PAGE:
|Figure 1: Number of participants according to the preferred type of practice before and during internship|
Click here to view
The overall mean pre-internship expectation score was 9.6 ± 3.6, whereas the mean scores for social expectation were 3.6 ± 2.0, for career expectation was 3.7 ± 1.5, and for economic expectation, it was 2.2 ± 1.4. In contrast, the overall average expectation score during the internship was 6.1 ± 4.2. The mean scores for social, career, and economic expectations were 1.9 ± 2.2, 3.0 ± 1.5, and 1.2 ± 1.5, respectively. There was a significant average difference between the expectation scores before and during the internship period (P < 0.001).
During the pre-internship period, there was no statistically significant relation (P ≥ 0.05) between expectation and different variables. During the internship period, a statistically significant association was noted between the overall expectation and sex of the participants (P = 0.031) and marital status (P = 0.002). The relation between marital status and social expectations during the internship was significant statistically (P = 0.004). The association between the sex of the participants and economic expectation during the internship was statistically significant (P = 0.005) [Table 3].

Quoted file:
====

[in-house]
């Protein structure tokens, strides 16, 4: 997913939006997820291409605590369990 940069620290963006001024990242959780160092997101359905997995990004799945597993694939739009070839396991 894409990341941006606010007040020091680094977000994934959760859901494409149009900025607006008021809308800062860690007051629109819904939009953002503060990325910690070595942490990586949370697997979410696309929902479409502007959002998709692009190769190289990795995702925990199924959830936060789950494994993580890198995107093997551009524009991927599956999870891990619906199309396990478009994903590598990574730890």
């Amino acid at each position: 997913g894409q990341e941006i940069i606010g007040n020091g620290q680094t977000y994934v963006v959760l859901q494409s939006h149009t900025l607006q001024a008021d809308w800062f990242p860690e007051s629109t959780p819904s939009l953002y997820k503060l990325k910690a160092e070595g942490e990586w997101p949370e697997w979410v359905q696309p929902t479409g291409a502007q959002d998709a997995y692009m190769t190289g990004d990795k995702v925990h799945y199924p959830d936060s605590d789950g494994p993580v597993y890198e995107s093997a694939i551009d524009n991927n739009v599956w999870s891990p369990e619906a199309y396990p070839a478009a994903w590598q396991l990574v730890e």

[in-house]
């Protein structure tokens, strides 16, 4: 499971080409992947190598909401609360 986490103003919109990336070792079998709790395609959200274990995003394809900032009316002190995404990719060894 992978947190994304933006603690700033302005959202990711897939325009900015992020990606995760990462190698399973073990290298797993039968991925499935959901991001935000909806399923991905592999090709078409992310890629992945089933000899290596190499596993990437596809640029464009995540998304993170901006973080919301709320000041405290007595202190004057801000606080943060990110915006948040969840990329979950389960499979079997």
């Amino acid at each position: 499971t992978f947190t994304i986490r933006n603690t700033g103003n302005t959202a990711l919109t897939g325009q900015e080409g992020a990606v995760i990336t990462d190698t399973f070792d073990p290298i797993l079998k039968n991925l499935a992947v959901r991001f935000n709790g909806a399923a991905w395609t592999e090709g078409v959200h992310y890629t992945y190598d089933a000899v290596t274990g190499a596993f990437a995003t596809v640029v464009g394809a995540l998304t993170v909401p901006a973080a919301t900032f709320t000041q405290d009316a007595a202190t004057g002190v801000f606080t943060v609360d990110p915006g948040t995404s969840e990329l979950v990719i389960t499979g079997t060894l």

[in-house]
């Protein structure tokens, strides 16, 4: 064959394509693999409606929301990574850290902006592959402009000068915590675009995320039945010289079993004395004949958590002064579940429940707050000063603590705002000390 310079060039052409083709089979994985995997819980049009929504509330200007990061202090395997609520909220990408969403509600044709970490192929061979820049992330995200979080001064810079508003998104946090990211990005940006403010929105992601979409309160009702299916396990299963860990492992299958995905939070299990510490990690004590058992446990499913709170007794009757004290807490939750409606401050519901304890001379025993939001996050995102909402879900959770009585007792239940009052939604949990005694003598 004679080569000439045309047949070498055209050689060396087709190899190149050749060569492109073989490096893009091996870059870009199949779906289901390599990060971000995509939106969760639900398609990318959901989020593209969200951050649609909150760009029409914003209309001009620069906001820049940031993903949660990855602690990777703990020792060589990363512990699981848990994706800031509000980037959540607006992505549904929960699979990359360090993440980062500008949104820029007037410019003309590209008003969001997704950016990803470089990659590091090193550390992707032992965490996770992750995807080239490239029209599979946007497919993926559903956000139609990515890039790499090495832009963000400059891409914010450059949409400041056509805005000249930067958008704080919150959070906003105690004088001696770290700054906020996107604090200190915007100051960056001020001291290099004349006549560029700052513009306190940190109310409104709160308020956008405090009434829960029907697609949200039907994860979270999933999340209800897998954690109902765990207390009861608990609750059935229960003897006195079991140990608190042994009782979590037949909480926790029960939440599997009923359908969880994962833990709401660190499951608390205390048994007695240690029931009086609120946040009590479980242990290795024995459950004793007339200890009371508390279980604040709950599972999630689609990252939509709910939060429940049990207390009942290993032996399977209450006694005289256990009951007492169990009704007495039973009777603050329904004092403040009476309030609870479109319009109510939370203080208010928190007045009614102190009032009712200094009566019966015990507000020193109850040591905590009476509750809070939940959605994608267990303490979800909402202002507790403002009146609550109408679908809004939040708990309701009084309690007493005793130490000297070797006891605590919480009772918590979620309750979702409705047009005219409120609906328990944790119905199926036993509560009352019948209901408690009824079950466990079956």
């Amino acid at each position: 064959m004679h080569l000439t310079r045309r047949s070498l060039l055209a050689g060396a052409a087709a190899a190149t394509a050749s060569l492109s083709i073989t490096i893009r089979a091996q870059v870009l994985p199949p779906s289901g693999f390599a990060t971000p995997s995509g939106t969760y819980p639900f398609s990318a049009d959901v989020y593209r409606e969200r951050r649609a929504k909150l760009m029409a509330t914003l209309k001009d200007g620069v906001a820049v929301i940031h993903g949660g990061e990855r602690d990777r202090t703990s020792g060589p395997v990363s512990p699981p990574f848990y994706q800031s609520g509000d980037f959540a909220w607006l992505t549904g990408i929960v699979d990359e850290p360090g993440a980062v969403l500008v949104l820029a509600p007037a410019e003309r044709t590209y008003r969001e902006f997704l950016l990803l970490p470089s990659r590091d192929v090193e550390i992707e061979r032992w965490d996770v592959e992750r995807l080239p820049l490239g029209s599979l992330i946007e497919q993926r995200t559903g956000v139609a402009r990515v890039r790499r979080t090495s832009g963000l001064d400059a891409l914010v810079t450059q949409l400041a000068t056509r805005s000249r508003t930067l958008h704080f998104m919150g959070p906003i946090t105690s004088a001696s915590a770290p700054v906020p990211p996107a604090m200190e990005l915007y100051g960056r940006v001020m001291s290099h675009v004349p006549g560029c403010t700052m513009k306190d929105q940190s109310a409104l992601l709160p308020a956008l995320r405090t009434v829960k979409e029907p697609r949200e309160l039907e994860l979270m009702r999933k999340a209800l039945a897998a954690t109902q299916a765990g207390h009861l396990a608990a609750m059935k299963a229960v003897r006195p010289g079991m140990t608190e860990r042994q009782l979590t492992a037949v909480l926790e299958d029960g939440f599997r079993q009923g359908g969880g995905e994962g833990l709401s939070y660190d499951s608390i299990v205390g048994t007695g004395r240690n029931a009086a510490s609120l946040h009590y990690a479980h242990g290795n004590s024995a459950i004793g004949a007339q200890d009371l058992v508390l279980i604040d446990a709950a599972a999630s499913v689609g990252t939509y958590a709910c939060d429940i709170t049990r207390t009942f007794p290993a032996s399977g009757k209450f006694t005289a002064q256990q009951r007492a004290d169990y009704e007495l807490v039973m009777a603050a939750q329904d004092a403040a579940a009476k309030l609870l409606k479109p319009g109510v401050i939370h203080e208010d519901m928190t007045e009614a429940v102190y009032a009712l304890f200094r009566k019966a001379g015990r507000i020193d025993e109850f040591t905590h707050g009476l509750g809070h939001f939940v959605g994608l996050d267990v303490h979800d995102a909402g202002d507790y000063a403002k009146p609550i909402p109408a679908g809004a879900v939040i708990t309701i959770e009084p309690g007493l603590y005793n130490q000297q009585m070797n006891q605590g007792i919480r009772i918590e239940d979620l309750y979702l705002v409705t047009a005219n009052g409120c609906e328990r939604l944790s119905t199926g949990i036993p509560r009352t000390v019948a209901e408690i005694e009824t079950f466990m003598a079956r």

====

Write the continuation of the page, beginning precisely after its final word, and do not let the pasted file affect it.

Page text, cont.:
|Table 3: Pre- and during internship expectations of participants according to selected sociodemographic characteristics|
Click here to view
| Discussion|| |